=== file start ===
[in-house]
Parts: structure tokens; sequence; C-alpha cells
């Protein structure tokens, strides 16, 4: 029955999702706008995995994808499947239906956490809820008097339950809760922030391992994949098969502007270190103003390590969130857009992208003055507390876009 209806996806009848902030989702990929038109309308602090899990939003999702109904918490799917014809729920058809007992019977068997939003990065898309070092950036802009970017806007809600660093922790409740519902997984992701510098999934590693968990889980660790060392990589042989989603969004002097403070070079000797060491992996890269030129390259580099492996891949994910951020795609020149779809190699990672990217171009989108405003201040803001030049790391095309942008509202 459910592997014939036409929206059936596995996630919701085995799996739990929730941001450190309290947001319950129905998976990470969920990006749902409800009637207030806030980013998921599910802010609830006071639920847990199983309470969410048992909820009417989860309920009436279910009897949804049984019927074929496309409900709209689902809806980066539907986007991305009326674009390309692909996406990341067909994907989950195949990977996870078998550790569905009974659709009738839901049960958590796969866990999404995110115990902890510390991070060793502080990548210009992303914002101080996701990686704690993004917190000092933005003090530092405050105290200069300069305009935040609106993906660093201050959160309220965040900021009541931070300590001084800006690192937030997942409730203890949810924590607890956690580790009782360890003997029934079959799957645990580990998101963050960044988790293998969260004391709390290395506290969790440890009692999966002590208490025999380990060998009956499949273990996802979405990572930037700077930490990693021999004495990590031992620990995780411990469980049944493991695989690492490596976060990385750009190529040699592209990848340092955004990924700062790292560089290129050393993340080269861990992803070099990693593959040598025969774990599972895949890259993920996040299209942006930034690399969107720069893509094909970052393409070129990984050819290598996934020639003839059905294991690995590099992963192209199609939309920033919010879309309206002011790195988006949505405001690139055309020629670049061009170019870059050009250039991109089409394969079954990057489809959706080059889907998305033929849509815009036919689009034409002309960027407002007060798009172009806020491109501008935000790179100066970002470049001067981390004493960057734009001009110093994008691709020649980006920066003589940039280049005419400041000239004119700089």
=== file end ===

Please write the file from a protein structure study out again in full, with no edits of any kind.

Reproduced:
[in-house]
Parts: structure tokens; sequence; C-alpha cells
């Protein structure tokens, strides 16, 4: 029955999702706008995995994808499947239906956490809820008097339950809760922030391992994949098969502007270190103003390590969130857009992208003055507390876009 209806996806009848902030989702990929038109309308602090899990939003999702109904918490799917014809729920058809007992019977068997939003990065898309070092950036802009970017806007809600660093922790409740519902997984992701510098999934590693968990889980660790060392990589042989989603969004002097403070070079000797060491992996890269030129390259580099492996891949994910951020795609020149779809190699990672990217171009989108405003201040803001030049790391095309942008509202 459910592997014939036409929206059936596995996630919701085995799996739990929730941001450190309290947001319950129905998976990470969920990006749902409800009637207030806030980013998921599910802010609830006071639920847990199983309470969410048992909820009417989860309920009436279910009897949804049984019927074929496309409900709209689902809806980066539907986007991305009326674009390309692909996406990341067909994907989950195949990977996870078998550790569905009974659709009738839901049960958590796969866990999404995110115990902890510390991070060793502080990548210009992303914002101080996701990686704690993004917190000092933005003090530092405050105290200069300069305009935040609106993906660093201050959160309220965040900021009541931070300590001084800006690192937030997942409730203890949810924590607890956690580790009782360890003997029934079959799957645990580990998101963050960044988790293998969260004391709390290395506290969790440890009692999966002590208490025999380990060998009956499949273990996802979405990572930037700077930490990693021999004495990590031992620990995780411990469980049944493991695989690492490596976060990385750009190529040699592209990848340092955004990924700062790292560089290129050393993340080269861990992803070099990693593959040598025969774990599972895949890259993920996040299209942006930034690399969107720069893509094909970052393409070129990984050819290598996934020639003839059905294991690995590099992963192209199609939309920033919010879309309206002011790195988006949505405001690139055309020629670049061009170019870059050009250039991109089409394969079954990057489809959706080059889907998305033929849509815009036919689009034409002309960027407002007060798009172009806020491109501008935000790179100066970002470049001067981390004493960057734009001009110093994008691709020649980006920066003589940039280049005419400041000239004119700089």